Serious Eats: New York
We Chat With Pastry Chef Francois Payard
"I love New York because every day is a new day and every day is a challenge—if you cannot challenge yourself every day you cannot come over here."
Pastry Chef Francois Payard has both bakeries and patisseries in New York City, and he wants us to know that, yes, there is a difference between the two. The third-generation chef specializes in classic French macarons, wedding cakes, lush chocolates and decadent pastries with both French and American flair. His recently opened Francois Payard Patisserie on the Upper East Side perfectly melds the two, with opulent décor and a refined menu perfect for a light bite between shops or museum exhibits. We chatted with the renowned Payard about where he's come from and why New York is now home.
You're a third-generation pastry chef. In what ways have you progressed from the styles of pastry as your father and grandfather? I'm not a different type of chef, but I am of a different generation. In the old days the pastry was heavier, less elegant and more rustic. We all get more sophisticated little by little. There's nothing good or bad about it; it's just an evolution of time.
Was there a field you think you would have gone into were your family not in pastry? My father wanted me to be a caterer. He was thinking about the third generation and my brother was a pastry chef too, so he thought, "we already have one pastry chef; let the other do something else so they don't fight over the business!" Until the end he directed me, but I liked pastry better than catering. I know how to do both sides, so if I get tired of pastry I go back to savory.
Did you see an advantage in being a pastry chef? Some pastry chefs can be great chefs, but some great chefs cannot be great pastry chefs, because pastry is science and cooking is inspiration. Pastry is all about recipes. In pastry there's never a use of leftovers or "maybe I'll use a little bit more." Add a little bit more and the recipe won't work.
Was there something you liked about that? I like everything to be precise. I can cook as much as I can bake, but even when I cook I like everything very precise. You know some of the best chefs in America started as pastry chefs: Alain Ducasse, Laurent Tourondel, Michael Mina, Michel Richard. And what makes them different (I'm not saying they're "better") is that their kitchens are very organized. Sometimes incredible chefs have too many things going on and change things last minute, and it makes everybody crazy. Pastry chefs know what will be the special the next day. That's it. Maybe it brings less friction to the place. It doesn't mean they're the better chef, but it's a different approach.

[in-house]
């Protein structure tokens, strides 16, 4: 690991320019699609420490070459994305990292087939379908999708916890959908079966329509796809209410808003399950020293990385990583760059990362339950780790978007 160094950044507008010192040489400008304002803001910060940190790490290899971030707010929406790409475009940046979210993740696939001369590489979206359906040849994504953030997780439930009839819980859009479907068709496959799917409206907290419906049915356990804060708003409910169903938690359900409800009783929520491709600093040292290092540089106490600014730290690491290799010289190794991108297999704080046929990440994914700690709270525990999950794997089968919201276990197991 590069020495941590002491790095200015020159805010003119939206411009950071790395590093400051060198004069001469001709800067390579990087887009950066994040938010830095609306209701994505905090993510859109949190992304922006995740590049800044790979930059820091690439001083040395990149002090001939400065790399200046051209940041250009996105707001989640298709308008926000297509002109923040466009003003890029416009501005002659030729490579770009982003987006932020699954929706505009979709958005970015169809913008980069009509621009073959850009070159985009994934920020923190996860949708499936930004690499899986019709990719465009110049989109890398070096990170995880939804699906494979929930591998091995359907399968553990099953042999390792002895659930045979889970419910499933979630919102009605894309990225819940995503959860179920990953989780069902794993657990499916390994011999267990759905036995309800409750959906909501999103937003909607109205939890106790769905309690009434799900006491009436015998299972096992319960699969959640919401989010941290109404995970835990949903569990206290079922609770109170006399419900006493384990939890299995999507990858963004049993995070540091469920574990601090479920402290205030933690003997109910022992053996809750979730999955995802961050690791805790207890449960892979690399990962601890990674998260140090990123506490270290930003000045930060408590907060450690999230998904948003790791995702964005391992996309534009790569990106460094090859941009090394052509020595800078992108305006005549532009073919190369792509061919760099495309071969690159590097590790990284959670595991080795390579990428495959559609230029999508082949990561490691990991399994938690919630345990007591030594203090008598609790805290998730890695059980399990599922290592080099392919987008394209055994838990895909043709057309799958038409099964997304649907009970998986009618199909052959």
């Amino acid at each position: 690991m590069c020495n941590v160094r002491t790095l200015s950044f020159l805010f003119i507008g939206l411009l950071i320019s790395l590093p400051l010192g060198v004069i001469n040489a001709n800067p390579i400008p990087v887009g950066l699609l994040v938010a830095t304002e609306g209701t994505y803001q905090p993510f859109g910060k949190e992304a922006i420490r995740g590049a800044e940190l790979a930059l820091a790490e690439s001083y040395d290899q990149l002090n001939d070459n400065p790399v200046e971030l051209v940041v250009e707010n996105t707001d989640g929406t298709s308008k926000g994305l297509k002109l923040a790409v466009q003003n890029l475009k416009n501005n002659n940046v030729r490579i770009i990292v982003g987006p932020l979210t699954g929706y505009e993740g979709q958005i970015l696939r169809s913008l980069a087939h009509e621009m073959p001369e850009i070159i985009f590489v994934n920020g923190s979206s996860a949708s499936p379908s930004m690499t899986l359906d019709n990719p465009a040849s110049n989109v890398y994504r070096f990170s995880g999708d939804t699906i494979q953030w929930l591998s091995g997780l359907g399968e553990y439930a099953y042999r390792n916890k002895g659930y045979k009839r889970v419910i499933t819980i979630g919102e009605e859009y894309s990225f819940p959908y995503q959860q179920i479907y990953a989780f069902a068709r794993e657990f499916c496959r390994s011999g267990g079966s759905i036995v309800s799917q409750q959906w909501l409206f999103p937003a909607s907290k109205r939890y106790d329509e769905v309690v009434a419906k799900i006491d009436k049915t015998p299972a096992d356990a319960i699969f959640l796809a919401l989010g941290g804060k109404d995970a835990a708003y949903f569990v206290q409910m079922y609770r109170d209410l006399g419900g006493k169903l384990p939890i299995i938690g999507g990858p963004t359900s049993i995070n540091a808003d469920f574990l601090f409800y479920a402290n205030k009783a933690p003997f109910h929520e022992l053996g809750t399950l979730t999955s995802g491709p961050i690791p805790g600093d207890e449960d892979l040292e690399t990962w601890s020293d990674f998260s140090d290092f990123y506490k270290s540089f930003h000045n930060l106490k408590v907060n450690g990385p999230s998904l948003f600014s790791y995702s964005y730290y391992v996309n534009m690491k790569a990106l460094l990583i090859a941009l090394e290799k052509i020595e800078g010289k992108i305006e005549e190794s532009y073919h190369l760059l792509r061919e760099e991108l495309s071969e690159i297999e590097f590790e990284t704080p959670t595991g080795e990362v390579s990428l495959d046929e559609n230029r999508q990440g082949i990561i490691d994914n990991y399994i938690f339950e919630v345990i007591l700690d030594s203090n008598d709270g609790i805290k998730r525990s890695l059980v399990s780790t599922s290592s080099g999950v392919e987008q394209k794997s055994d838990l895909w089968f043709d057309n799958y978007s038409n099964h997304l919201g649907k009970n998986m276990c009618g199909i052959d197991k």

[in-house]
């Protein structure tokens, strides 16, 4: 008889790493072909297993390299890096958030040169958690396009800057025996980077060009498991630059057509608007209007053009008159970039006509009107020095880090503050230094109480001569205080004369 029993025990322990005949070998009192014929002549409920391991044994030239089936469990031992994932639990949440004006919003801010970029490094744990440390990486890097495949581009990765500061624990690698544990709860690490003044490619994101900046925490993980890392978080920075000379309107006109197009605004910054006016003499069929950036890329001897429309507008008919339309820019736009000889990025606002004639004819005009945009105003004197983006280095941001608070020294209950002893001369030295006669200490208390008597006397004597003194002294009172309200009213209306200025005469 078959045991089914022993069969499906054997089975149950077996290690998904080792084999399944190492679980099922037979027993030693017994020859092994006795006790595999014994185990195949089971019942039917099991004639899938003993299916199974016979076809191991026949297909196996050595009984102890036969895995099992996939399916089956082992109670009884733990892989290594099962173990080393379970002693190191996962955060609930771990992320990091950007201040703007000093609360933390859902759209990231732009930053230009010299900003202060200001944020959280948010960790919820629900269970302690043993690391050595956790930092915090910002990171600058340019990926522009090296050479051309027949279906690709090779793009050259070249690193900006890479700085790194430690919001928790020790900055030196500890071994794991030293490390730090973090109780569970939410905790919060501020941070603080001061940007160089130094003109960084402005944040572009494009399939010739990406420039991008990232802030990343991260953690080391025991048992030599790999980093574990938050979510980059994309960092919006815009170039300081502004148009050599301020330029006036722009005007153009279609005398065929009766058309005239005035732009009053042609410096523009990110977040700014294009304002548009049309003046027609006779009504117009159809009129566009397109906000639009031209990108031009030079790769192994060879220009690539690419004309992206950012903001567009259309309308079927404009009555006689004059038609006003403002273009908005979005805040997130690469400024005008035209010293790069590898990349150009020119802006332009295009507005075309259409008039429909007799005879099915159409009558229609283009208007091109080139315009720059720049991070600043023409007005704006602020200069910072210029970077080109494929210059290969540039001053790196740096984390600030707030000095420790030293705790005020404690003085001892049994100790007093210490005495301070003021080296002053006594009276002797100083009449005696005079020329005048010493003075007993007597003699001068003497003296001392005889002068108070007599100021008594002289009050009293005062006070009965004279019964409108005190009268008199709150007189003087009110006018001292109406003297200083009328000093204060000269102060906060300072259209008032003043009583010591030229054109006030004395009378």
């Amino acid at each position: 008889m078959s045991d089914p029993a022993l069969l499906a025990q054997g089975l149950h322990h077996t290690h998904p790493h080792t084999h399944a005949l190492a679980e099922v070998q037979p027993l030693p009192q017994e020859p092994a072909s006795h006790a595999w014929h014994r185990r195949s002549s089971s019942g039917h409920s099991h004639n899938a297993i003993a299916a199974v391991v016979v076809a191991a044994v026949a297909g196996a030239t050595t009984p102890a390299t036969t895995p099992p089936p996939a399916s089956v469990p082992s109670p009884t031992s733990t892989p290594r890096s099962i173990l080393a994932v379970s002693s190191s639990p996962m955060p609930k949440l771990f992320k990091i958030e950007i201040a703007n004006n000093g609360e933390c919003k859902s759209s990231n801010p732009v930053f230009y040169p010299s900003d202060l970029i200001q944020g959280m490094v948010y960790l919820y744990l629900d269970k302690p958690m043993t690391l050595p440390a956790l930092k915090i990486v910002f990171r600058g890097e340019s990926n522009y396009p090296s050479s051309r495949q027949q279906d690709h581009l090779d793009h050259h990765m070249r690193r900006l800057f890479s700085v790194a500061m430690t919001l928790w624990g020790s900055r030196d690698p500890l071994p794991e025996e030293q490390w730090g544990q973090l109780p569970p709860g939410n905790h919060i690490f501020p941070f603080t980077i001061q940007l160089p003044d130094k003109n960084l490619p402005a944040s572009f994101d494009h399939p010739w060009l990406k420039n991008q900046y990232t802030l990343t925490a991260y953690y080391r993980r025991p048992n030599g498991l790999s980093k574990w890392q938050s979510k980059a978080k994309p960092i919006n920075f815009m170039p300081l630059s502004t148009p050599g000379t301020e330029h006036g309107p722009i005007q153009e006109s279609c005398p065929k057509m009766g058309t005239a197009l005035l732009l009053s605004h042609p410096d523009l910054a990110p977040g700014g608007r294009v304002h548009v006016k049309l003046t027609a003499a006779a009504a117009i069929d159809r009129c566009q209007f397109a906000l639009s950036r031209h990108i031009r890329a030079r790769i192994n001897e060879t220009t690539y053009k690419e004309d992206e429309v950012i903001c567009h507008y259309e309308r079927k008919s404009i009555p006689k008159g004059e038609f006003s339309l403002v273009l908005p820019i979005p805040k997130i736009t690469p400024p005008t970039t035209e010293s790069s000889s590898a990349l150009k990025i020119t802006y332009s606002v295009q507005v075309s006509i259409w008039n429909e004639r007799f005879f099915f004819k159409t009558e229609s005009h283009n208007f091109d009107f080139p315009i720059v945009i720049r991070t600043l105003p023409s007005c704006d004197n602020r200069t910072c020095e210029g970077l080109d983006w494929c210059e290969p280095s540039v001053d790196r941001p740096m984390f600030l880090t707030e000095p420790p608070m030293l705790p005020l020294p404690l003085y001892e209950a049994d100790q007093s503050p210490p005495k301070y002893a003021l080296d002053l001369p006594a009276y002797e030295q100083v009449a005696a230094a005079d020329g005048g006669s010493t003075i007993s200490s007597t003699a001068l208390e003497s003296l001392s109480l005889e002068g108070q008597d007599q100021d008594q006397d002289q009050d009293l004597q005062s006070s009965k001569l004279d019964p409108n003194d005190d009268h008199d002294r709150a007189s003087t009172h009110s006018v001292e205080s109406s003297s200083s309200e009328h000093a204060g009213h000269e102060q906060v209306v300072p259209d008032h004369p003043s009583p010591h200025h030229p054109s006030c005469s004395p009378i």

What act or technique in the kitchen is most comforting for you? I have no idea, because every day when I go into the kitchen I know what production we have. We make a list, we organize the chefs, and we list our provisions. Pastry is a long preparation. It will sound silly to you, but during the summer we did all the chocolate decorations for the Christmas logs. For the holidays the bar of chocolate is in the box or already decorated. People perceive that they won't like it because it was made four months ago, but the shelf life of a chocolate (if you don't open the package) is one year. Pastry is a lot of little things coming into the middle.
Is there something from your childhood holidays in a chef family in France you've carried over to your holidays here? Pretty much most of the holiday I am stuck working, organizing, and dispatching for all the shops. I take a break during the summer. If I were to entertain friends, who would run the show?
Is there something you make this time of year that particularly excites you? I like to create things that are very different. I'm always creating something French but with American ingredients. The French love caramel with fleur de sel, but I'm adding pecans to make it a bit American. The French love chocolate with raspberry, but I'm doing cranberry. Last year I did gingerbread and it was very good, but this year has to be something new. People like to come back and see a change.
You just returned to the Upper East Side with your newest patisserie. In what ways are you trying to evolve with the new location? I'm trying to explain to people in America what the difference is between a bakery and a patisserie. In every village in France you always have a church, a bakery, and a patisserie. It's a very different approach over here—it's not bad and it's the same quality, but it's less work and refinement. A bakery is a lot of bread—it's rustic and convivial. A pastry shop is much more elegant, and is all about presentation and details. They're very different.
Which do you prefer? It's not about what I prefer. It's about what the neighborhood needs. For my shop down on Houston, the patisserie would be too sophisticated and the cake would be too expensive for some of the clients because they're younger. In Soho something sells for $4.25; up there it's $7.25. It's not the same cake, and I cannot tell you which one you like better, but there's a reason we have three shops. One is not better than another one, but they're all adaptive to the neighborhoods.
How is New York the right climate for your shops? New Yorkers are very difficult and very demanding, but if they like you, even if they complain, they will come back. They are very loyal clients. New York has something special; you either love or hate the energy, depending on your temper. I love New York because every day is a new day and every day is a challenge—if you cannot challenge yourself every day you cannot come over here.